Now, under the leadership of Betsy DeVos, a billionaire with ties to companies that own for-profit colleges or make money collecting student-loan debt, Trump’s Education Department has reopened the door to this exploitation. DeVos hired several former officials of for-profit colleges accused of defrauding students; these officials have been directly involved in neutering the Education Department’s investigative unit assigned to police these for-profit scams. And she has recently begun to roll back Obama-era regulations curbing such abuses. Congressional hearings on the student-loan catastrophe could expose the outrage of for-profit colleges and the department’s efforts under DeVos to aid and abet them. This would not only build support for tuition-free college; it would also galvanize a generation of young people who have been unfairly burdened with these debts.
After Wall Street’s own “epidemic of fraud” (to quote the FBI) led to the Great Recession, Congress created the Consumer Financial Protection Bureau. In its first five years, the CFPB returned some $11 billion to consumers from credit-card companies, corporate loan sharks, and other financial predators. Not surprisingly, the CFPB became a leading target of Wall Street, payday lenders, and credit-card companies—and of the Trump administration.
After the CFPB’s original director resigned, Trump appointed his budget director, Mick Mulvaney, to run the agency. Mulvaney, who had received significant contributions from payday lenders in his years as a congressmen, had previously scorned the CFPB as a “sick, sad joke.” After taking over its reins, he immediately set out to gut the agency, slashing its resources, cutting back its investigations, and weakening the unit assigned to investigate student-loan fraud. Mulvaney suspended a rule that would have imposed restrictions on payday lenders, forcing them to document whether their customers had any chance of repaying loans. He also dropped an investigation into at least one company that had donated to his political campaigns in the past, and moved to weaken and delay the implementation of a rule that would have limited penalty fees for overdrafts on prepaid credit cards.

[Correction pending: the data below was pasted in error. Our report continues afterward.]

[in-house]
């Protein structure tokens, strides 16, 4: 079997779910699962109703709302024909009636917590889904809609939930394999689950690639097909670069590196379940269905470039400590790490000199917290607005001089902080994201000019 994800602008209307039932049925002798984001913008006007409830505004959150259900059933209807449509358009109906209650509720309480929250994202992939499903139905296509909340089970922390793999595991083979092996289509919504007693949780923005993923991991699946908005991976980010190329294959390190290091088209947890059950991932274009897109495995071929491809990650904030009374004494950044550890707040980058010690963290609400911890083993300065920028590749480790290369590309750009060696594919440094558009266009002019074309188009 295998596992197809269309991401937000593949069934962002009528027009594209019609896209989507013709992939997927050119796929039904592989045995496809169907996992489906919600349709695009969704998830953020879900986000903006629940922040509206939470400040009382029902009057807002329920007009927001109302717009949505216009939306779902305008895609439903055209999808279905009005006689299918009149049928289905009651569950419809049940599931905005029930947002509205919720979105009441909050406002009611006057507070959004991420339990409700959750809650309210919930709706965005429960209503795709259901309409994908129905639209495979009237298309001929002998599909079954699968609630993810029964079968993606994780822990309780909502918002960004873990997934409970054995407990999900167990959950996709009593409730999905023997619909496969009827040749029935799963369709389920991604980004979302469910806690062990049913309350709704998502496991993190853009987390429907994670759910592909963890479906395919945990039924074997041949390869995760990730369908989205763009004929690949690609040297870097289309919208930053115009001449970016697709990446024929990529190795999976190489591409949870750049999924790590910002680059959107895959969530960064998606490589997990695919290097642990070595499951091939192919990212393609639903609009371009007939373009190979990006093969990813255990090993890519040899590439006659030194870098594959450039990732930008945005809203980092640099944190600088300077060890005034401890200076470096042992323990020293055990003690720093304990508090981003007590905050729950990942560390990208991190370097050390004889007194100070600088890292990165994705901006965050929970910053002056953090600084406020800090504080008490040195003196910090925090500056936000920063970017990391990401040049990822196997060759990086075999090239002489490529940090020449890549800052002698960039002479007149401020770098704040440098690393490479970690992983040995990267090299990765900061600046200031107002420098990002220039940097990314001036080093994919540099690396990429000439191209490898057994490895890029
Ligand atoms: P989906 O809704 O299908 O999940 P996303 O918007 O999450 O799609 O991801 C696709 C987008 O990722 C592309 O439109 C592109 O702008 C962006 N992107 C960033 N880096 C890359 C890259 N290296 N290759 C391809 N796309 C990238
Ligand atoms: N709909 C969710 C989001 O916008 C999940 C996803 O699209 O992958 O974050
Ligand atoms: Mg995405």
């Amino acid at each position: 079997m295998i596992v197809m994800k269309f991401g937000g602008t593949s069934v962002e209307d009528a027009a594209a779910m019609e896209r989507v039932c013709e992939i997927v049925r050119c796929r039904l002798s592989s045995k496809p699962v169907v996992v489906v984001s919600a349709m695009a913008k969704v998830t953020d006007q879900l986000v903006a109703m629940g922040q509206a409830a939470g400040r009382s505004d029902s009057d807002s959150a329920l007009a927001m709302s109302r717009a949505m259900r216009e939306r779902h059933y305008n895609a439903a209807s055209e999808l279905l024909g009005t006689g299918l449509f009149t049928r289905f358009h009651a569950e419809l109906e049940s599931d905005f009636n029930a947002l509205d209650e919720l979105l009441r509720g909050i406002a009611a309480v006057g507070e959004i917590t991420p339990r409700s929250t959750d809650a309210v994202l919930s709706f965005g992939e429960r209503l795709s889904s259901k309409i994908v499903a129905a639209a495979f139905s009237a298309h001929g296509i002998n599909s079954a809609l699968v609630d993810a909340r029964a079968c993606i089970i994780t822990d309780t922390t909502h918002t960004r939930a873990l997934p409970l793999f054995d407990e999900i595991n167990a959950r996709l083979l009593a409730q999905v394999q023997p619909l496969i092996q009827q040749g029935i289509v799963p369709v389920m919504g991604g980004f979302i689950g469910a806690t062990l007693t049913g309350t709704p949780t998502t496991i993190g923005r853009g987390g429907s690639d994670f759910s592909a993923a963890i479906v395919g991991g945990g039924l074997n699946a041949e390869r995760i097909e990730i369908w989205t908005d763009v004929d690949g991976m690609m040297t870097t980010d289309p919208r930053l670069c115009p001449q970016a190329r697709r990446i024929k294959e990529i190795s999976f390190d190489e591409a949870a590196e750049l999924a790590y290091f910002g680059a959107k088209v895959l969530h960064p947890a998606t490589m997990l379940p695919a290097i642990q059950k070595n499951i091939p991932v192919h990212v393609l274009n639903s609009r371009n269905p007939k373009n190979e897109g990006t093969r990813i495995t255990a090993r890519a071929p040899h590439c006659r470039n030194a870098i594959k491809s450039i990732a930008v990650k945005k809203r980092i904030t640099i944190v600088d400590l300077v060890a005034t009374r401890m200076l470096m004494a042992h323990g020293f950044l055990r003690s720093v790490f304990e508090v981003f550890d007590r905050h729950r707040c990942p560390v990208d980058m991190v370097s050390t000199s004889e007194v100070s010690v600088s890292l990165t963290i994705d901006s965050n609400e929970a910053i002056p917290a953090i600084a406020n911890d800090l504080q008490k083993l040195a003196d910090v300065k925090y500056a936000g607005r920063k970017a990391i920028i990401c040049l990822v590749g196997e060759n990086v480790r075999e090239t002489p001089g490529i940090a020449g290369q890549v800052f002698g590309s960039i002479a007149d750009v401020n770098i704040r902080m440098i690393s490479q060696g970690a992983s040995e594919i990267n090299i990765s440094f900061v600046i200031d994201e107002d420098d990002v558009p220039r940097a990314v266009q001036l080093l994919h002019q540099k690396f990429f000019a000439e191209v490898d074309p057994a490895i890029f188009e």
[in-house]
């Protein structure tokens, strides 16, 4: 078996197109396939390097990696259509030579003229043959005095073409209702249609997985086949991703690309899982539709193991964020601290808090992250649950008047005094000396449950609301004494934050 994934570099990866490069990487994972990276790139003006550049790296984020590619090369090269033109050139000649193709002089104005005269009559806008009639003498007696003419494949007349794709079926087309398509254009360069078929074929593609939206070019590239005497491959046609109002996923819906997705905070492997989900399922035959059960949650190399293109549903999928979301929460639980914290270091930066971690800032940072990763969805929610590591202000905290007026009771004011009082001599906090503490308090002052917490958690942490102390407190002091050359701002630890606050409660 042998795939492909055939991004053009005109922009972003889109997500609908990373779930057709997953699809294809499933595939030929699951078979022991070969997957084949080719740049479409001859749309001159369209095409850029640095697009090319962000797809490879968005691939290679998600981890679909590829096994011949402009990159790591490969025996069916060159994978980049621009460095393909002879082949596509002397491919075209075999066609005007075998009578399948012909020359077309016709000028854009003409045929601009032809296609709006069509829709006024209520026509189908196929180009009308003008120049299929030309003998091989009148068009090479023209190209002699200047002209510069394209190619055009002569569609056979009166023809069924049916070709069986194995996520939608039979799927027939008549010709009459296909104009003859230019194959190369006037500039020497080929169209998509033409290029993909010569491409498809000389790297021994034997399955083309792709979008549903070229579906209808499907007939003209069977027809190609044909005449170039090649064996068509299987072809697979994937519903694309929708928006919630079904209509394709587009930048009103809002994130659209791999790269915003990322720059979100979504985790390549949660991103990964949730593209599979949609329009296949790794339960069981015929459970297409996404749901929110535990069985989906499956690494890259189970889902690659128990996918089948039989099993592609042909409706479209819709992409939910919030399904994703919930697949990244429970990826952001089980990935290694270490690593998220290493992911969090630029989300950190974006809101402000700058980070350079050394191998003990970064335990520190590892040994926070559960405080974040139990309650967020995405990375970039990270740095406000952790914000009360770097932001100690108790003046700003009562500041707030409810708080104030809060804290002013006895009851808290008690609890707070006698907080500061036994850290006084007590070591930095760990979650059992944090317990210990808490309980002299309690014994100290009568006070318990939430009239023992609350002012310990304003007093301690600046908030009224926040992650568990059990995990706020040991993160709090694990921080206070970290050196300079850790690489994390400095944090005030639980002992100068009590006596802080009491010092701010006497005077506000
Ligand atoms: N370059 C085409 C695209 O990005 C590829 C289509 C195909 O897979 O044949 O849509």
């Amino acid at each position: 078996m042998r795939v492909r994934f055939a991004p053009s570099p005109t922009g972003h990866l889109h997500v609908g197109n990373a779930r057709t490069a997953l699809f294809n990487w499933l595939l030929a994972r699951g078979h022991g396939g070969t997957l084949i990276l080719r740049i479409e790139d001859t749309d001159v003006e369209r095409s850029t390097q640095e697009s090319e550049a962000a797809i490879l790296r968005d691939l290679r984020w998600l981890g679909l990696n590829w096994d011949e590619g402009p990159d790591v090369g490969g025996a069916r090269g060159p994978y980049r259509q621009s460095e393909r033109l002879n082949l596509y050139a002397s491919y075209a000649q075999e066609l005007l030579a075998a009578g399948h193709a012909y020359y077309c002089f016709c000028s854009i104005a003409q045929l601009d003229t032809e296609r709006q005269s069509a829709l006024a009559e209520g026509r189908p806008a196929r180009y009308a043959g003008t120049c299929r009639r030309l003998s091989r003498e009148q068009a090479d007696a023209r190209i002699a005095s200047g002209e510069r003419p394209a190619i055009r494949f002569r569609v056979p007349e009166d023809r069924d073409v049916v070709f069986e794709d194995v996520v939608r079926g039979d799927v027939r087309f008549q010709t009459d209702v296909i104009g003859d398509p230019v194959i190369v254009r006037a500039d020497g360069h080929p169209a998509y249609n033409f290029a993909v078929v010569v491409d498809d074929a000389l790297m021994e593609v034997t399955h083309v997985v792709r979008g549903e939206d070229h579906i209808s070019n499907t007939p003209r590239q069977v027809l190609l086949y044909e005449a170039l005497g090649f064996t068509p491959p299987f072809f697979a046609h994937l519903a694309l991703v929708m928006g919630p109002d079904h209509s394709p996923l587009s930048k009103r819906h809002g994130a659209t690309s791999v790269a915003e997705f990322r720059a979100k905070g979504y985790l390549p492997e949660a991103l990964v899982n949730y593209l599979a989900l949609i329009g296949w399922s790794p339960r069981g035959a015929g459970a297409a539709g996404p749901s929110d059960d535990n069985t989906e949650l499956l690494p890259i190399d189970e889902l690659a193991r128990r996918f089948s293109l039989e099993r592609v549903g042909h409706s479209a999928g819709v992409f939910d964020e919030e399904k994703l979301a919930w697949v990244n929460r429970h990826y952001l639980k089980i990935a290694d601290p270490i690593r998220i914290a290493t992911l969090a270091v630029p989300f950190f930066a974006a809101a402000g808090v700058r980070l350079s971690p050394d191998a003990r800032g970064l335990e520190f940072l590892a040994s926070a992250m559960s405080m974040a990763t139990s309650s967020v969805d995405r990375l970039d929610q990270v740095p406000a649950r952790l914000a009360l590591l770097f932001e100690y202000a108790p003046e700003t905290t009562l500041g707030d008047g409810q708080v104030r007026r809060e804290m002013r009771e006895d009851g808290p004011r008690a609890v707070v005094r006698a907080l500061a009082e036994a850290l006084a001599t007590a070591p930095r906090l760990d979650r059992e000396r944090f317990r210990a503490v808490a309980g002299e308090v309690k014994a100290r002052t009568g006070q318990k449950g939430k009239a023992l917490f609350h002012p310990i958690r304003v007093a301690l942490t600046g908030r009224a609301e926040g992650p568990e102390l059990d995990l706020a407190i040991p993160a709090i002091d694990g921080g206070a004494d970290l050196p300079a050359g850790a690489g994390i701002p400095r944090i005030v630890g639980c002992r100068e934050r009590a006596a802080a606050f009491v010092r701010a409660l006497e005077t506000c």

As former North Carolina congressman Brad Miller warns, by the time Mulvaney is finished with the agency, “we’ll be right back to where we were in 2007 and 2008, where it’s open season on consumers. Where anything you sign may have hidden in the tiny little print…provisions that just screw you blind.” If the House Democrats hold hearings on the CFPB’s dismemberment, they could highlight how, under the Trump administration, Wall Street is once again evading even limited efforts to protect American consumers.
Privatization: Lock ’Em Up
Trump’s indefensible detention of immigrant children separated from their parents is only the most offensive part of the drive led by Jeff Sessions, his former attorney general, to lock up more and more people. This is a classic example of how the rules get rigged by lobbyists: After Obama’s Justice Department announced that it would phase out the use of private prisons at the federal level, the stocks of the two leading private-prison companies—CoreCivic and the GEO Group—plummeted. Then, on the campaign trail, Trump praised the use of private prisons and promised to lock up more people. The GEO Group gave $225,000 to a pro-Trump PAC; GEO and CoreCivic also donated more than $700,000 in the 2016 election cycle. When Trump was elected, the stocks of both companies soared. GEO and CoreCivic donated $250,000 apiece to Trump’s inauguration. The GEO Group also hired two more staffers from Sessions as lobbyists and held its annual leadership conference at the president’s cash cow, the Trump National Doral Golf Club in Miami. Obama’s projected phaseout of private prisons was scrapped, and the GEO Group was awarded a contract to build a 1,000-bed detention center in Texas, which will generate revenue of about $44 million a year.
Immigration and criminal-justice reform should be top priorities for Democrats. Hearings that expose the predatory practices of private prisons (which boost profits by cutting back on meals, wages, guards, and physical and mental health care) and the corruption not just of the Trump Organization, but of our whole revolving-door system of lawmakers turned lobbyists and campaign finance, can help drive that agenda. With Trump signaling that he might support bipartisan reforms on sentencing now that Sessions is gone, Democratic hearings on these issues could both propel these changes and help fuel movements like the Dreamers and Black Lives Matter.
America is “open for business,” Trump said earlier this year. This is the administration’s, and the GOP’s, routine way of doing business—and also their true vulnerability. Democrats would be well advised to focus attention and energy on exposing this reality to the American people.